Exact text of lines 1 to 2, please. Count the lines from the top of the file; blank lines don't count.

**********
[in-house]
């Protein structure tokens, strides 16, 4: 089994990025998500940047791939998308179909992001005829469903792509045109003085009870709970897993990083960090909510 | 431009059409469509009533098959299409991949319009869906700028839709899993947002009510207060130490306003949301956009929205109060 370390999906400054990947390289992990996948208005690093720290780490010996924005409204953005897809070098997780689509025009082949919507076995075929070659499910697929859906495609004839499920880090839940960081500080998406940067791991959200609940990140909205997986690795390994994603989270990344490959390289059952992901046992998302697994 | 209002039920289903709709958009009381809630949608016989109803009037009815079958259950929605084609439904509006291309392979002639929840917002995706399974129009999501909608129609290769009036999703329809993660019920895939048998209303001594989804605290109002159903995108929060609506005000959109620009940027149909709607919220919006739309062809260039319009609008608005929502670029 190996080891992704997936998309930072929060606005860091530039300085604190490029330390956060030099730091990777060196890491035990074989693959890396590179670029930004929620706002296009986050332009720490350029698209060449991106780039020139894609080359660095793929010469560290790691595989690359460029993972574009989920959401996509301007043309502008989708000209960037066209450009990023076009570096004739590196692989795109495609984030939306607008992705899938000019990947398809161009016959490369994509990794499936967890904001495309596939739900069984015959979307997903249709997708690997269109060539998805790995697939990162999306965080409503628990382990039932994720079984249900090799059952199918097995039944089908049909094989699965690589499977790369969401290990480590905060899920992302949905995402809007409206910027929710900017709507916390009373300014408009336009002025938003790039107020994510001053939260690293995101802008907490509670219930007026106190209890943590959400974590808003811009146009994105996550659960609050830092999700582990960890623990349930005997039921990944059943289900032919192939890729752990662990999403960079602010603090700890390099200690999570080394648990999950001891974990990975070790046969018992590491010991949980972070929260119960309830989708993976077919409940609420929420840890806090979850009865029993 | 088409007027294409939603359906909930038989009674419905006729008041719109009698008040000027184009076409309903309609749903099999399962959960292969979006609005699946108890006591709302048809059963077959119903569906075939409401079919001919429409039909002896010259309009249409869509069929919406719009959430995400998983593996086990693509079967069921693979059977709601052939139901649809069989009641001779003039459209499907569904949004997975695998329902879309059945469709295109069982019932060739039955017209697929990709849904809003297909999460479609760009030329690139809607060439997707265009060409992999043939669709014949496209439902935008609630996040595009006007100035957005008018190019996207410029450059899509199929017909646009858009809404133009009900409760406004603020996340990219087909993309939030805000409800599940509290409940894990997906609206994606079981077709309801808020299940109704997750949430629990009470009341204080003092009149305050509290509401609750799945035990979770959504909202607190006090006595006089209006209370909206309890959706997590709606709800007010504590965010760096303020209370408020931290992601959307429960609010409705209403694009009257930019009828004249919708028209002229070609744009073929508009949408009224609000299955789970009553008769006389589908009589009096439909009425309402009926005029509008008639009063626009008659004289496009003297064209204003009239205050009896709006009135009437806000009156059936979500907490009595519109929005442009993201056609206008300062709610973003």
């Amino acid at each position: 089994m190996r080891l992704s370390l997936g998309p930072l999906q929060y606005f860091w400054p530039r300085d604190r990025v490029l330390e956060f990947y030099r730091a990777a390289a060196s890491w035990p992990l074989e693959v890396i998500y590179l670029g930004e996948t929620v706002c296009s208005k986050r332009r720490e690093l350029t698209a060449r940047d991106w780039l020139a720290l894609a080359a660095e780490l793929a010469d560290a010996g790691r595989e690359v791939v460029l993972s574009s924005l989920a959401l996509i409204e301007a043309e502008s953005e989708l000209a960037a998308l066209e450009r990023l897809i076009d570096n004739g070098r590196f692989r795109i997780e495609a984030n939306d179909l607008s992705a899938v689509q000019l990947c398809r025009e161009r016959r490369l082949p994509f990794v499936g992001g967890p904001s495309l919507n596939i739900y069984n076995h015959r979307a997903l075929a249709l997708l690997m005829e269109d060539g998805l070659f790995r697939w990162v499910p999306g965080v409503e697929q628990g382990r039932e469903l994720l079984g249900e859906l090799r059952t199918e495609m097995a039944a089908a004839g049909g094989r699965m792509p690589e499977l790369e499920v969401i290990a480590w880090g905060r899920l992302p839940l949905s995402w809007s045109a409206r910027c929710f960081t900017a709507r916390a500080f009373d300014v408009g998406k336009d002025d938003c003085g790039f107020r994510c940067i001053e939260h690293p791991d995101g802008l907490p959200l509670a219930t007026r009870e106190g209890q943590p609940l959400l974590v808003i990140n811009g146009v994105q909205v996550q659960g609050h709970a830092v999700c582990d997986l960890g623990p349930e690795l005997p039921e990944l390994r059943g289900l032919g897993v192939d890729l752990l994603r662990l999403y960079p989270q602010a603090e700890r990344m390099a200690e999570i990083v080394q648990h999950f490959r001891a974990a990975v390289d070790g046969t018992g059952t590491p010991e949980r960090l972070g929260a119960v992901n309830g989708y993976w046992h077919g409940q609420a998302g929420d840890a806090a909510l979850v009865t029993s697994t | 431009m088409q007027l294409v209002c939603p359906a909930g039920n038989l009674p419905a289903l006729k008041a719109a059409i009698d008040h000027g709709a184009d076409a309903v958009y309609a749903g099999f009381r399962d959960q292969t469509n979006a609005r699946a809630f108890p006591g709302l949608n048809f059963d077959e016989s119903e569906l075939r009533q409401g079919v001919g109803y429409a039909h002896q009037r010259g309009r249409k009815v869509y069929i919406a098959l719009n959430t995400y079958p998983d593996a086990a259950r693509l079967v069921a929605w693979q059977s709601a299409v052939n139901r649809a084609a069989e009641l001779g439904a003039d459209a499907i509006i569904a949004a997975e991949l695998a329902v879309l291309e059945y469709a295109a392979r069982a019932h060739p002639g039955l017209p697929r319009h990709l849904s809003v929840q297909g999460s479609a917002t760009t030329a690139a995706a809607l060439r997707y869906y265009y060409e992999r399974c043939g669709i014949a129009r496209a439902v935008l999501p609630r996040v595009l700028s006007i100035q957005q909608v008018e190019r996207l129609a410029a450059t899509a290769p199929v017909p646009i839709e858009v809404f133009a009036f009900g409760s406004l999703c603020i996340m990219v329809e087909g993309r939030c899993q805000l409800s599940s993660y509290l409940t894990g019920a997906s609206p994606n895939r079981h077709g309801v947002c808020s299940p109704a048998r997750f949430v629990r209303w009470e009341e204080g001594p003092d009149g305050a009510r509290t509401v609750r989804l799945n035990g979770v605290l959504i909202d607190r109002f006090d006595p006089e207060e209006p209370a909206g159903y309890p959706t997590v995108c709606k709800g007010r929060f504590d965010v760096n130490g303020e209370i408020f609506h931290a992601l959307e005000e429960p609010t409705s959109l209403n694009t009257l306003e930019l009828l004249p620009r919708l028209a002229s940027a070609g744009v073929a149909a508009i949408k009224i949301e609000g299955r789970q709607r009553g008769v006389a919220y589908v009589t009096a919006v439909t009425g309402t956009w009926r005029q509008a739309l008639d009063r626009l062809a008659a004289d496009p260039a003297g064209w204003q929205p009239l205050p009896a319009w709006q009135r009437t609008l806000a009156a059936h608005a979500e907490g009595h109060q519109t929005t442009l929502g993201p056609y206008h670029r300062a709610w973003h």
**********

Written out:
[in-house]
């Protein structure tokens, strides 16, 4: 089994990025998500940047791939998308179909992001005829469903792509045109003085009870709970897993990083960090909510 | 431009059409469509009533098959299409991949319009869906700028839709899993947002009510207060130490306003949301956009929205109060 370390999906400054990947390289992990996948208005690093720290780490010996924005409204953005897809070098997780689509025009082949919507076995075929070659499910697929859906495609004839499920880090839940960081500080998406940067791991959200609940990140909205997986690795390994994603989270990344490959390289059952992901046992998302697994 | 209002039920289903709709958009009381809630949608016989109803009037009815079958259950929605084609439904509006291309392979002639929840917002995706399974129009999501909608129609290769009036999703329809993660019920895939048998209303001594989804605290109002159903995108929060609506005000959109620009940027149909709607919220919006739309062809260039319009609008608005929502670029 190996080891992704997936998309930072929060606005860091530039300085604190490029330390956060030099730091990777060196890491035990074989693959890396590179670029930004929620706002296009986050332009720490350029698209060449991106780039020139894609080359660095793929010469560290790691595989690359460029993972574009989920959401996509301007043309502008989708000209960037066209450009990023076009570096004739590196692989795109495609984030939306607008992705899938000019990947398809161009016959490369994509990794499936967890904001495309596939739900069984015959979307997903249709997708690997269109060539998805790995697939990162999306965080409503628990382990039932994720079984249900090799059952199918097995039944089908049909094989699965690589499977790369969401290990480590905060899920992302949905995402809007409206910027929710900017709507916390009373300014408009336009002025938003790039107020994510001053939260690293995101802008907490509670219930007026106190209890943590959400974590808003811009146009994105996550659960609050830092999700582990960890623990349930005997039921990944059943289900032919192939890729752990662990999403960079602010603090700890390099200690999570080394648990999950001891974990990975070790046969018992590491010991949980972070929260119960309830989708993976077919409940609420929420840890806090979850009865029993 | 088409007027294409939603359906909930038989009674419905006729008041719109009698008040000027184009076409309903309609749903099999399962959960292969979006609005699946108890006591709302048809059963077959119903569906075939409401079919001919429409039909002896010259309009249409869509069929919406719009959430995400998983593996086990693509079967069921693979059977709601052939139901649809069989009641001779003039459209499907569904949004997975695998329902879309059945469709295109069982019932060739039955017209697929990709849904809003297909999460479609760009030329690139809607060439997707265009060409992999043939669709014949496209439902935008609630996040595009006007100035957005008018190019996207410029450059899509199929017909646009858009809404133009009900409760406004603020996340990219087909993309939030805000409800599940509290409940894990997906609206994606079981077709309801808020299940109704997750949430629990009470009341204080003092009149305050509290509401609750799945035990979770959504909202607190006090006595006089209006209370909206309890959706997590709606709800007010504590965010760096303020209370408020931290992601959307429960609010409705209403694009009257930019009828004249919708028209002229070609744009073929508009949408009224609000299955789970009553008769006389589908009589009096439909009425309402009926005029509008008639009063626009008659004289496009003297064209204003009239205050009896709006009135009437806000009156059936979500907490009595519109929005442009993201056609206008300062709610973003």